Pope John Paul today delivered the first Mass of his four-day trip to Slovakia. RFE/RL correspondent Kathleen Knox joined the crowds of faithful in the town of Banska Bystrica.
Banska Bystrica, Slovakia; 12 September 2003 (RFE/RL) -- It's early morning, and there are three hours to go before Pope John Paul says Mass in the main square of Banska Bystrica, some 230 kilometers northeast of Bratislava.
But already there's a steady stream of pilgrims making their way toward the town center, and the streets surrounding the cobblestoned square are soon packed with thousands of people.
Woman: "We don't have tickets. Where should we go?"
Organizer: "If you don't have tickets, you have to go round this way (points on map) into one of these areas."
Woman: "So we can't get on the square?"
Organizer: "Not on the square."
Woman: "So where can we get tickets? There's no chance now?"
There's no such disappointment for Veronika Prochazkova. She's been standing near the front by the choir since early this morning.
"It's a wonderful feeling," she says. "What I'm taking for myself from this is that I want to begin again from the beginning, because this is a beginning for me. I want to live fully for Jesus and for the Holy Father."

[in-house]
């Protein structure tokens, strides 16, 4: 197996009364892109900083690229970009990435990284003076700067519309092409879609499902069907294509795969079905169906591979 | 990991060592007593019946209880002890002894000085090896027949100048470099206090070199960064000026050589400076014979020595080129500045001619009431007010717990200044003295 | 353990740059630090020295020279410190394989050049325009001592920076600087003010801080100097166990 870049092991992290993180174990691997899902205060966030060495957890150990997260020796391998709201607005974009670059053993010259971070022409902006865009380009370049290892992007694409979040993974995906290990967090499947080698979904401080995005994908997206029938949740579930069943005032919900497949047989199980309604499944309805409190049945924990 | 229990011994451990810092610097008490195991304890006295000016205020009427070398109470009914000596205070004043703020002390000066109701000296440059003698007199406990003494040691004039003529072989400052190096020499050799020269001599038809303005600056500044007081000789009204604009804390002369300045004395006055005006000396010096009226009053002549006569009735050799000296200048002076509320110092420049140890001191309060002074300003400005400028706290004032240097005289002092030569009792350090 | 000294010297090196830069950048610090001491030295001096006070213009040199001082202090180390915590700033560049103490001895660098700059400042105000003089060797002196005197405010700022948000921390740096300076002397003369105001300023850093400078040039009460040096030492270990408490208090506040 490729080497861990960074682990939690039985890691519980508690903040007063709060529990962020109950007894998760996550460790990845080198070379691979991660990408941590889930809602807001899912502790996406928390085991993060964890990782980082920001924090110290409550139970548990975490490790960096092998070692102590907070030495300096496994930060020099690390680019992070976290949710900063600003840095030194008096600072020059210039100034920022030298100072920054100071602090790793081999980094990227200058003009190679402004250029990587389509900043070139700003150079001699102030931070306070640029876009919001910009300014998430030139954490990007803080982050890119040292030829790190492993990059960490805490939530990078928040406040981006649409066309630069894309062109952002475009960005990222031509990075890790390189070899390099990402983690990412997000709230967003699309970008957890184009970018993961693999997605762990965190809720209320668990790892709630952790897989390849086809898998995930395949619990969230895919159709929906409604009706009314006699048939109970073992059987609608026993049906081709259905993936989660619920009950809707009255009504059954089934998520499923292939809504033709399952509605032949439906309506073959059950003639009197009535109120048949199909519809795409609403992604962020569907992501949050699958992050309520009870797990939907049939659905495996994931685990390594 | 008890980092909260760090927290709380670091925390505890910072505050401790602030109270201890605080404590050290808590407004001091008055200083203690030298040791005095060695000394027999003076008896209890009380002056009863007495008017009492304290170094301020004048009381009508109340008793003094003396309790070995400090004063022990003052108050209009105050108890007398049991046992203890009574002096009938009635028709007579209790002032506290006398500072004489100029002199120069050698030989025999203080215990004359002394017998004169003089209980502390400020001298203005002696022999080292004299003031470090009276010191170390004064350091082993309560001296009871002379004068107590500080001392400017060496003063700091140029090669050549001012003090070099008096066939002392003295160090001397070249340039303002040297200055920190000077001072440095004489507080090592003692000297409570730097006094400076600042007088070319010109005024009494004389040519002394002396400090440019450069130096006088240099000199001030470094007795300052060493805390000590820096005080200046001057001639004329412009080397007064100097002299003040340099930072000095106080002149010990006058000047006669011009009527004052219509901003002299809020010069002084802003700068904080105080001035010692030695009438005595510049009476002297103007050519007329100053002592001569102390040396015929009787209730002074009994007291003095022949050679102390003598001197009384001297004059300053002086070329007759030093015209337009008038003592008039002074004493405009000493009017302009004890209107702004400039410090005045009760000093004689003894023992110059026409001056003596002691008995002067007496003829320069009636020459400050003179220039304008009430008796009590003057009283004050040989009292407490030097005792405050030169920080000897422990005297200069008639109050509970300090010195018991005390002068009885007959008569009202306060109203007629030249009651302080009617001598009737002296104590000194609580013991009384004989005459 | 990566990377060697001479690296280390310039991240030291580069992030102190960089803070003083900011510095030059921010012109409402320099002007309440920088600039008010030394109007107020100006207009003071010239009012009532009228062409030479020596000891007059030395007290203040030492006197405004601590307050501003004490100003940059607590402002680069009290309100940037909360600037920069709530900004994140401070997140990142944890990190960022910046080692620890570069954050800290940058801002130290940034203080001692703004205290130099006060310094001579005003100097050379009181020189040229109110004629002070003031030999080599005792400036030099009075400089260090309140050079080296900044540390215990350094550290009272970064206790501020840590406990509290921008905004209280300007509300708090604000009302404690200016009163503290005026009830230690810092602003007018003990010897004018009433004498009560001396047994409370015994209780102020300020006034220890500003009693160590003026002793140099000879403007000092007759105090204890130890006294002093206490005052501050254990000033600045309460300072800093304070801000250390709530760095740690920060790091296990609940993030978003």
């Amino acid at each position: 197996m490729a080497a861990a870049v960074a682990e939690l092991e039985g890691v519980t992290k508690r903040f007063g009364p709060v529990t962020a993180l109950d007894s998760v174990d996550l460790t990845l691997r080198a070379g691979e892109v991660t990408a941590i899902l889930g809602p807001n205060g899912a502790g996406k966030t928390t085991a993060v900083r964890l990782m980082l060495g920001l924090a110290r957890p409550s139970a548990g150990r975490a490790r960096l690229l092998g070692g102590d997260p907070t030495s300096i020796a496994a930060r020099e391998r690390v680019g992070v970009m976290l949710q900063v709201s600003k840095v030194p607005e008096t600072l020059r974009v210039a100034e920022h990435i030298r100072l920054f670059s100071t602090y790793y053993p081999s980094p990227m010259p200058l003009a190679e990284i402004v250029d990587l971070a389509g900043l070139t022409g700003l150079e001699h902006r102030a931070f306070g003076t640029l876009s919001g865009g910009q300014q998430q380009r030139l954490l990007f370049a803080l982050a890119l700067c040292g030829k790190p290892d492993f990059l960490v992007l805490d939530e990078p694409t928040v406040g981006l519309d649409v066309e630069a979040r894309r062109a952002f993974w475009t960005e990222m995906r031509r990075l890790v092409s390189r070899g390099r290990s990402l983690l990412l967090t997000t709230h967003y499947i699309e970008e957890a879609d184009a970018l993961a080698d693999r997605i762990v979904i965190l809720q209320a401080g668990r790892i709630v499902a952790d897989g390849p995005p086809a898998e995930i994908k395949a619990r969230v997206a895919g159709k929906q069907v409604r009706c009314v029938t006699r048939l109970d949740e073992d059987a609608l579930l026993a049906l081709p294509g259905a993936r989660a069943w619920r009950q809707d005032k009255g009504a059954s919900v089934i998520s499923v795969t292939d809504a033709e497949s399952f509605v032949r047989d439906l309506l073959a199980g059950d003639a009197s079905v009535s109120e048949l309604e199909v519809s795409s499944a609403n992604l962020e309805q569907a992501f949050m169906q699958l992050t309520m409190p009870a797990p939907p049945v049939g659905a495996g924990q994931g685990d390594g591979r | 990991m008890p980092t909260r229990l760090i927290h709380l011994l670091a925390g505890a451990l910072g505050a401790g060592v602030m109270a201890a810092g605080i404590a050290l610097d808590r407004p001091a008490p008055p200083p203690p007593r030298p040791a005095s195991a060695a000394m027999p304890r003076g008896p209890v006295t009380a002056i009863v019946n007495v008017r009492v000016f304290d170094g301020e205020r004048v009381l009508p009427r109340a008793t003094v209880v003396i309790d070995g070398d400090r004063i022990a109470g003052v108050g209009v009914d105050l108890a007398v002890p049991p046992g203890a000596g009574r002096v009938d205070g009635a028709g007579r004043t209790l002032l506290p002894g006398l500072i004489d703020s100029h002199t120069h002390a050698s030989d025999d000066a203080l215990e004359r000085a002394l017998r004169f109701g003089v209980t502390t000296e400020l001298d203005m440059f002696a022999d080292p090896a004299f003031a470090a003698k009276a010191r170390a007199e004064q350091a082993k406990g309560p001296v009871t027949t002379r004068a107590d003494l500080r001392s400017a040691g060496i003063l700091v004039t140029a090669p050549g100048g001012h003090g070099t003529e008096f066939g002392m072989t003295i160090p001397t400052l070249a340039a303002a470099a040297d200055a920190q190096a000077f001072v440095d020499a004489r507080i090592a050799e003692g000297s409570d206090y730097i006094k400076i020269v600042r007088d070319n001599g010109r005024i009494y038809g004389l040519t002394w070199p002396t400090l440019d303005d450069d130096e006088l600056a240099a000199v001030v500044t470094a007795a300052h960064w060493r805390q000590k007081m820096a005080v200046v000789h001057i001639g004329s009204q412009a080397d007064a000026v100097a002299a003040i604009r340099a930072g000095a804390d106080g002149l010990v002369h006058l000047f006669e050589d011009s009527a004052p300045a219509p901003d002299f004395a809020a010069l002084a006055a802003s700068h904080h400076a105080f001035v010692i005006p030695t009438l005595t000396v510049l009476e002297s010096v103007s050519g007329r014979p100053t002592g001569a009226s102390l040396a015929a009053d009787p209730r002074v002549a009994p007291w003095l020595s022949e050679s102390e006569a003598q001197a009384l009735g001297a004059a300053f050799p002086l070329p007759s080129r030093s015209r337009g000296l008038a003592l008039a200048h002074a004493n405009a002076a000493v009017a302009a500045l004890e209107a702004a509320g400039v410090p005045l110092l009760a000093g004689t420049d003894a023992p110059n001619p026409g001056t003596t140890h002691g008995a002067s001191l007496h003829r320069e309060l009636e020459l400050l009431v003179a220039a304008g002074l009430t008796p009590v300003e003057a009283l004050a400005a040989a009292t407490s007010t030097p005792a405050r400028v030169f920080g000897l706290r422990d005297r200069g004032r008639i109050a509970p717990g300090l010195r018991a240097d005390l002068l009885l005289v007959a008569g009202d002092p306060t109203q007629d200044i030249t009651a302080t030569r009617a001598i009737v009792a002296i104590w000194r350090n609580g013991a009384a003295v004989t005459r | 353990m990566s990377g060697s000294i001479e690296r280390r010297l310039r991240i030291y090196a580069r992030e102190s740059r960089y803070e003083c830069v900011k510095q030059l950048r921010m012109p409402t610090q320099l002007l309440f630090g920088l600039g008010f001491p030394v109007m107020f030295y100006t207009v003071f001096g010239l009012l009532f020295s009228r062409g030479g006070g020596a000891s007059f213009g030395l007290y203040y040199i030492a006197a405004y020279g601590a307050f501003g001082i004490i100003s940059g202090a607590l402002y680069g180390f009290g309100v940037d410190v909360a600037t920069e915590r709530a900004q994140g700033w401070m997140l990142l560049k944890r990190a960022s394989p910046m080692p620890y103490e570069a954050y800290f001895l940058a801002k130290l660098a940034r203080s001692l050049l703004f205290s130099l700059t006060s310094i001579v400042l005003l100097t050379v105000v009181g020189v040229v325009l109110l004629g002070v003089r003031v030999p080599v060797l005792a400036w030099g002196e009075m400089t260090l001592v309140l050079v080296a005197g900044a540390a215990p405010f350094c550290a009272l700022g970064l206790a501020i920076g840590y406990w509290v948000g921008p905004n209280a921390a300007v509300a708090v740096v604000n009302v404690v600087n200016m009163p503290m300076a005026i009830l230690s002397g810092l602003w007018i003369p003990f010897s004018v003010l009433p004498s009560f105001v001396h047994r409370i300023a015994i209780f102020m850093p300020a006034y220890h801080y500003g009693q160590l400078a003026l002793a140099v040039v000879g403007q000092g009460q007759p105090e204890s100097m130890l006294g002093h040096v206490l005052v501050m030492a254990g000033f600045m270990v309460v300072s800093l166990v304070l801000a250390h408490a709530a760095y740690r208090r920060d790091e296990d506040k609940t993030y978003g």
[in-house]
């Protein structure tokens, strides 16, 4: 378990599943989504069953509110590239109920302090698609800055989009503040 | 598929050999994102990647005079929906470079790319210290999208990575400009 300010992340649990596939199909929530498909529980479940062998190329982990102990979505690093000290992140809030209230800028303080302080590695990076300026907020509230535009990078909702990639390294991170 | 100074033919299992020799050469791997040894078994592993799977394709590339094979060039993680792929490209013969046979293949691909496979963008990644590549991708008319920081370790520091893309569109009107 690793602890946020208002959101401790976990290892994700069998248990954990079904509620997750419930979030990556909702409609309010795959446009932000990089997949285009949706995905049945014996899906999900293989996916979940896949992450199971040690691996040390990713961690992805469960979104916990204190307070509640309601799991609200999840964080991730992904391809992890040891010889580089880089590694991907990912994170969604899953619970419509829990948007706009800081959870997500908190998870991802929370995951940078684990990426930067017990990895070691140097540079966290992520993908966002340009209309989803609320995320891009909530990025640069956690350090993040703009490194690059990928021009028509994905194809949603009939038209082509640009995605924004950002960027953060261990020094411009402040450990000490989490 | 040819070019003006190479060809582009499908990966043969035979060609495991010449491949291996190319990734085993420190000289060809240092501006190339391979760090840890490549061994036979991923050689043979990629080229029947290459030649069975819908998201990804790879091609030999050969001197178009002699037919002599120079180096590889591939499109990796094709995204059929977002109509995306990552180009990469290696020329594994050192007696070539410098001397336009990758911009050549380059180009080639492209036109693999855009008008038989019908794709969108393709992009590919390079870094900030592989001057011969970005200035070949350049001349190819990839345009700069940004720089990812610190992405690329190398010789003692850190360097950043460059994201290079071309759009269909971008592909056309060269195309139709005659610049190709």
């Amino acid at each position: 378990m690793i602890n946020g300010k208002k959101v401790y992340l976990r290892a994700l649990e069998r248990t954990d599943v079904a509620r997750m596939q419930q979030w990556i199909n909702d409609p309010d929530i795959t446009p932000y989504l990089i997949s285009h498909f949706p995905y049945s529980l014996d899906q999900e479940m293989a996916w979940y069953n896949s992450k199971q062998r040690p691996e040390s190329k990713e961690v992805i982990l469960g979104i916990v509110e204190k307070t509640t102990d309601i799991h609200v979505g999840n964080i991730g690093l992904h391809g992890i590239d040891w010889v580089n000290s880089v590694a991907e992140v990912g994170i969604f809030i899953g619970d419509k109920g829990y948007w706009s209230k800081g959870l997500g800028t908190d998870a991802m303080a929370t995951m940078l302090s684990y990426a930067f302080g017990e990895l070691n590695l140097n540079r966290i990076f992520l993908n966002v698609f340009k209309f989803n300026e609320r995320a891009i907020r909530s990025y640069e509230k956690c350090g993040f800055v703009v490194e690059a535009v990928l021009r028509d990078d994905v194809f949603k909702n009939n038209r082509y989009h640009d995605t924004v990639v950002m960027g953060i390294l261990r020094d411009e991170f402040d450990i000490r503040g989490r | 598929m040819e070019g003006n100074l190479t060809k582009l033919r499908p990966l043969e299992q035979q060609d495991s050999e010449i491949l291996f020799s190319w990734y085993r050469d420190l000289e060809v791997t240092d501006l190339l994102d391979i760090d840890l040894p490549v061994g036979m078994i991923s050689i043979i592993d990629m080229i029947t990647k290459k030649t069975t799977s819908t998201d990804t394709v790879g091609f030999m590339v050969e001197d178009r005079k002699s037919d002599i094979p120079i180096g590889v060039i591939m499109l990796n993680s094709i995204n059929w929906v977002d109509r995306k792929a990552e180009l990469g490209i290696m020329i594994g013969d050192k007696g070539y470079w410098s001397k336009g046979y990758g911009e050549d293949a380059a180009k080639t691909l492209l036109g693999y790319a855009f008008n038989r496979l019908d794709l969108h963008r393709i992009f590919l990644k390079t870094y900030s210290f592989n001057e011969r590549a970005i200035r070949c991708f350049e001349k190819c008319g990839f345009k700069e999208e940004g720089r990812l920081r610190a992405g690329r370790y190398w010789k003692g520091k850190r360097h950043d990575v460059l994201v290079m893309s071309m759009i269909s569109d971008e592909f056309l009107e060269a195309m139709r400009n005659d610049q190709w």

Rain falls, and the square becomes a patchwork of umbrellas. Organizers are worried that people are being crushed against one another. Could they please give each other more room?
While everyone waits for the pope, a youth choir sings "Happy Day."
The pope finally arrives, his protective "popemobile" snaking along the square to an altar erected in front of a column of the Virgin Mary. "We love the pope! We love the pope!"
The pope today appears stronger than when he arrived yesterday in Bratislava. Then, he faltered during his sermon, and a church representative had to take over.
Even though he looks less tired today, again he delivers only the first and last parts of his sermon, turning it over to Cardinal Jozef Tomko to read the rest. It recalls the sufferings of people under the communists -- "a bleak regime of not so many years ago."
But mostly the pope's sermon focuses on the importance of the family.
"Parents must educate their children to a correct freedom -- the family is the nursery where little plants, the new generations, are nurtured. In the family the future of the nation is forged."
He continues: "Dear brothers and sisters, let us make room for God! In the variety and richness of diverse vocations, each one is called, like Mary, to accept God into our own life and to travel along the paths of the world with him, proclaiming his Gospel and bearing witness to his love."
The pope's next Mass is tomorrow in Roznava. On 14 September, he is due to give an open-air Mass in Bratislava's huge Petrzalka housing project, where he will beatify a nun and a bishop persecuted by the communist regime.